Immigrants, meatpacking and my town:
I confess my confusion


Managing Editor

Visit my town: Storm Lake, Iowa, 8,800 people according to the census, a pretty place with a 3,000-acre glacier lake, a small liberal arts college, a wide main street with healthy stores, and two big meatpacking plants.

Those meatpacking plants have created quite a stir over the last few years, both here at home and nationally. Storm Lake has been featured by US News and World Report, NBC News, The Nation, The Wall Street Journal, and Time magazine in the past couple years.

The focus is on immigrants and IBP, the nation's largest slaughter company. (Receiving virtually no attention nationally is Bil-Mar Foods, a turkey processor that is a division of Sara Lee.) Further, 60 Minutes just did a story on IBP, too, but this time concentrating on its pork plant in Waterloo, Iowa.

Each of the stories runs roughly the same: Mexicans stream across the border, invade small-town America, are victimized by IBP, and the town is a pot of resentment.

There is a little bit of truth to all of this. There is a lot that doesn't quite tell the story, either.

Here's the story, as I can best understand it, from my vantage point as the editor of a little weekly newspaper in a county seat town.

Storm Lake lies halfway between Fort Dodge and Sioux City in Northwest Iowa. It has been a meatpacking center for as long as anyone here can remember. Years ago, Kingan's and later Hygrade operated a slaughter plant with well-paid union workers. A local family operated a turkey plant that ran seasonally, using a lot of migrant laborers, who often slept in a closed-down roller rink or camped along the lake. We called them gypsies back then.

Around 1982 things fell apart for Hygrade. It said its union contracts were too burdensome in an industry that operates on margins of 1 or 2 percent. Hygrade would close the plant and put some 500 people out of work.

Storm Lake celebrated when IBP came in and put $26 million into opening and renovating the aged plant. What was a union town was now non-union. Workers, fearful of another closing, repeatedly voted down union membership.

IBP is legendary for running the toughest ship in the toughest business in the world. But it is successful. It revolutionized meatpacking by putting beef into boxes, giving it longer shelf life and making it easier for supermarkets to further process. Storm Lake was its entree into the pork business. The plant here is said to be the most productive in the world, slaughtering 13,000 hogs a day.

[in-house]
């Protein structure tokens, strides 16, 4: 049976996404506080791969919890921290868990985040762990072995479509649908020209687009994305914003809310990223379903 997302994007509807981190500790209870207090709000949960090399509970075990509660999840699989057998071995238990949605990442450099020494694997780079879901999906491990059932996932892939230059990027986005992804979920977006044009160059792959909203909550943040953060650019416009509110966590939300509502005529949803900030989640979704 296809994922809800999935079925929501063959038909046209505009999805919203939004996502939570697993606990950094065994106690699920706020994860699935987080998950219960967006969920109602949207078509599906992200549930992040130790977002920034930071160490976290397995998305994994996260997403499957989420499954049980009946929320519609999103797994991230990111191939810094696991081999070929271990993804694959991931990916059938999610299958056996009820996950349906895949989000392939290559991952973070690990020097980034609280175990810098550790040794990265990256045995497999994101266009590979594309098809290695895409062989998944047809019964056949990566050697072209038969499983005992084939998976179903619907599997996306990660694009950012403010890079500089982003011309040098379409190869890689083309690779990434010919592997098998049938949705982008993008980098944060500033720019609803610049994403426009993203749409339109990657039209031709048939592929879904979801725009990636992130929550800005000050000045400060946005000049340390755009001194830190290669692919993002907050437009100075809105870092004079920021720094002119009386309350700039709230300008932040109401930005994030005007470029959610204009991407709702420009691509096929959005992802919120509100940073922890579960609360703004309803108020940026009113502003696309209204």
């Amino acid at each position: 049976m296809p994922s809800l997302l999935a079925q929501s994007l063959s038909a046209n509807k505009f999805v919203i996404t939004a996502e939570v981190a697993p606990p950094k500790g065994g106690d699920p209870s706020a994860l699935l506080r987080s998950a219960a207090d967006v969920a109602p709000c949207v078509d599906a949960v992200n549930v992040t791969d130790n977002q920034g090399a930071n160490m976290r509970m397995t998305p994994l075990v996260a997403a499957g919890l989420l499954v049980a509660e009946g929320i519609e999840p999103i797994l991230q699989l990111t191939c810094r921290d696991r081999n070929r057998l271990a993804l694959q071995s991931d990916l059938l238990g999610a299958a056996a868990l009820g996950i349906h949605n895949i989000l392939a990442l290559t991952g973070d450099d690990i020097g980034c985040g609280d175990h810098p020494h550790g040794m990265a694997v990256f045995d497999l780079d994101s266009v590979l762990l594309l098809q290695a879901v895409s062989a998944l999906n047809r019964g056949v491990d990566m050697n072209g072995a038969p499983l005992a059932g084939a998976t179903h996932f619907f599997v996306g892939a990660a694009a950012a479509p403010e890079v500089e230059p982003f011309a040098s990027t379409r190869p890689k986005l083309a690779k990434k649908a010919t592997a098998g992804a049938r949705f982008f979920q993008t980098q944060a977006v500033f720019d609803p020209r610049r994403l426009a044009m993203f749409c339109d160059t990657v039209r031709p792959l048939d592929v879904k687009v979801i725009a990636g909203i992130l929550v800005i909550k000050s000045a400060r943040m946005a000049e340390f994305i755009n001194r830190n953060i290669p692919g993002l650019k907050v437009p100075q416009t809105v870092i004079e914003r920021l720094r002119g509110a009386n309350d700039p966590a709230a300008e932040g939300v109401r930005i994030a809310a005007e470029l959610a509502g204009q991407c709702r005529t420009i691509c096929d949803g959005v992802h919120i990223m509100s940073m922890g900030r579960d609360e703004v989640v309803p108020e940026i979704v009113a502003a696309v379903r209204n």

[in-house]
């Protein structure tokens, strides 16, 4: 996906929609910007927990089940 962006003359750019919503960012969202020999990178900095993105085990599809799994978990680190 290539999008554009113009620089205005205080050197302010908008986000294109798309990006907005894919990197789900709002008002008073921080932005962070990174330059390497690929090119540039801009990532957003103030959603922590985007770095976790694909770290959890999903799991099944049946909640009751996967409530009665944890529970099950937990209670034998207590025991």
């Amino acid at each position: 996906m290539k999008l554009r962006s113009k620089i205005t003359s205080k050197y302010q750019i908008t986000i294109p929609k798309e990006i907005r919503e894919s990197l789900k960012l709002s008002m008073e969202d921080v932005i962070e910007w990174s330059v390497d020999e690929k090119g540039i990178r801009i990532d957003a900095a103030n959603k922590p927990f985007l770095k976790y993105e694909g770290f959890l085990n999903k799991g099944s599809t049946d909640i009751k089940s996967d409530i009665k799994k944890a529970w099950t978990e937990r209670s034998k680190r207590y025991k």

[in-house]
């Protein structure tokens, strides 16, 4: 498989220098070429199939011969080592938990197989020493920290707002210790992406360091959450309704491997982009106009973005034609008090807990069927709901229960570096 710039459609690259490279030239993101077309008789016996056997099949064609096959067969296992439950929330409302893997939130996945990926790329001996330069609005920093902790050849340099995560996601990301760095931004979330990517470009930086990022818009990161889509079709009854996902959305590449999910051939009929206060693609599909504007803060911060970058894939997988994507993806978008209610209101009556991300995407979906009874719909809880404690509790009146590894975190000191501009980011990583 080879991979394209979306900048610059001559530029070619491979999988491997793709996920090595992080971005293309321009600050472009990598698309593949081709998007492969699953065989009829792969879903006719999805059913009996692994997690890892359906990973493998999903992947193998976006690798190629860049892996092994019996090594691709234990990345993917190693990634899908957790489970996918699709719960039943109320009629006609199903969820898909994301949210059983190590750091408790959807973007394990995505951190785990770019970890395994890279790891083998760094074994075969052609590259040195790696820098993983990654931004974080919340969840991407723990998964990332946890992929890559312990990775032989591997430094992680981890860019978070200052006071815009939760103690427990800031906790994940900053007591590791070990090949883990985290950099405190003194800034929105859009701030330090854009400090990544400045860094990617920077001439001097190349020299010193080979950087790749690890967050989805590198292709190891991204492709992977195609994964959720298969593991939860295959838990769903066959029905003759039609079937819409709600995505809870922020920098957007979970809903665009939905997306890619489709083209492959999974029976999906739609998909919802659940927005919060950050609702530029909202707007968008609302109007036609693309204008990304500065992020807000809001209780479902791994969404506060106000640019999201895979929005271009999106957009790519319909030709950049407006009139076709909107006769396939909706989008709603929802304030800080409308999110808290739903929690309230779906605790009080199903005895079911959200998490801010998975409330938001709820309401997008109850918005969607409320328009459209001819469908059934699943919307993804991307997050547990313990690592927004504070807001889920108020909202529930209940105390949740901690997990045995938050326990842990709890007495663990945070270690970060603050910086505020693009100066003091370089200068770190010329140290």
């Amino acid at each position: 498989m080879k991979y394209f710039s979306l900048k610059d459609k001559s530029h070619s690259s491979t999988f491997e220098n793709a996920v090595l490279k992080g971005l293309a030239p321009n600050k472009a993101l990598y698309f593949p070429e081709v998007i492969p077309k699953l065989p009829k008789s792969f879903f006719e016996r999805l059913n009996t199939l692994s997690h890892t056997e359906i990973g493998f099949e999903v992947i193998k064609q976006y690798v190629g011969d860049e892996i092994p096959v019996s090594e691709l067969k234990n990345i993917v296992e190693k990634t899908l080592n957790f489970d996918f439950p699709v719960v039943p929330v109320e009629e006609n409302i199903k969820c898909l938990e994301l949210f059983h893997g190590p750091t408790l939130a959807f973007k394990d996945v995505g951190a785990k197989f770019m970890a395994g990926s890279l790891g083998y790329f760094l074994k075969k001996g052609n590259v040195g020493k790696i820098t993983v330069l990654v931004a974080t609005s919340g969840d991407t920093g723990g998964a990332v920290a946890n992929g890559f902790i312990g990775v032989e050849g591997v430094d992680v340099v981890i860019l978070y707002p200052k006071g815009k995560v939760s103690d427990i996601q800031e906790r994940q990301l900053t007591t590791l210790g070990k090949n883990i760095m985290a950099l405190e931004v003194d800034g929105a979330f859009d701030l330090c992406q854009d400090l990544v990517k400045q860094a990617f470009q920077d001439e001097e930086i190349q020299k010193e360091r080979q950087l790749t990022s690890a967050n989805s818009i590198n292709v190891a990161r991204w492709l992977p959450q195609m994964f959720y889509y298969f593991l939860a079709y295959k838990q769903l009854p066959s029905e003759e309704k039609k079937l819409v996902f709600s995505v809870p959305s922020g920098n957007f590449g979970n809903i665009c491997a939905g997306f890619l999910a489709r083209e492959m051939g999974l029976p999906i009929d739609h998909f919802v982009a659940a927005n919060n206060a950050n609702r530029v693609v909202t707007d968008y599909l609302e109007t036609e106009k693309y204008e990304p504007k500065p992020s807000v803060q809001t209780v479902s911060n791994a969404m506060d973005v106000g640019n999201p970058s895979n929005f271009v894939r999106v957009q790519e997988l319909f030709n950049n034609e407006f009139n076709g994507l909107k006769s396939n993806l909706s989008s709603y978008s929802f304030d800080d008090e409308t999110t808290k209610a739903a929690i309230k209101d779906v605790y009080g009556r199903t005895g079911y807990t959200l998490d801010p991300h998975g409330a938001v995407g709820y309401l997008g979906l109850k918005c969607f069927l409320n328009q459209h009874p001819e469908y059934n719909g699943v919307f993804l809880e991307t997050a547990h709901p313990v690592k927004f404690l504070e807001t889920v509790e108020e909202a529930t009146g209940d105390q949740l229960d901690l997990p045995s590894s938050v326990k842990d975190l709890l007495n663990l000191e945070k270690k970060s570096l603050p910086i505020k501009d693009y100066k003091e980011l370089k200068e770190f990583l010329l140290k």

A lot of locals came to dislike IBP. The same old family atmosphere wasn't there - and the wage/benefit package was about half as much. Old Hygrade workers drifted away, while IBP continued to add jobs. It put on a second shift, and a night clean-up crew. The workers had to come from somewhere.

Shortly before all this, Iowa started the nation's most extensive resettlement program of refugees from the Vietnam War. Churches brought families to live in small towns, and helped them find jobs. IBP became a magnet for Laotians.

The Southeast Asians had a tremendous work ethic. IBP had lots of work. It was a fit. Many of those who started with IBP a decade ago are there today. Barry Thongvanh, for example, rose to become a plant liaison with the Southeast Asian community. And, they told their many friends and relatives of the good life in Storm Lake: No crime, steady work, health insurance, vacation, profit sharing.

The same was true for Bil-Mar.

Meantime, IBP was recruiting workers around the country. Latinos started to come in from Texas and California. They, too, told friends and family about steady work in Storm Lake, and they flocked here. It is the subject of much dispute whether IBP recruited in East Los Angeles or even Mexico. Regardless, the effect has been a steady influx of Latinos over the last five years, to the point that they now outnumber the Laotians.

In fact, Latinos and Laotians now outnumber Anglos in the meatpacking plants. There are 1,065 "non-Anglo" workers, while there are 847 Anglos.

Storm Lake will never be the same. Then again, should it be?

When I was a boy the only black person I ever saw was a tremendous basketball forward that Buena Vista College recruited from New York City. Later, I made friends with a black football player at BVC. That was the extent of my multi-cultural awareness, other than knowing Germans and Dutch people.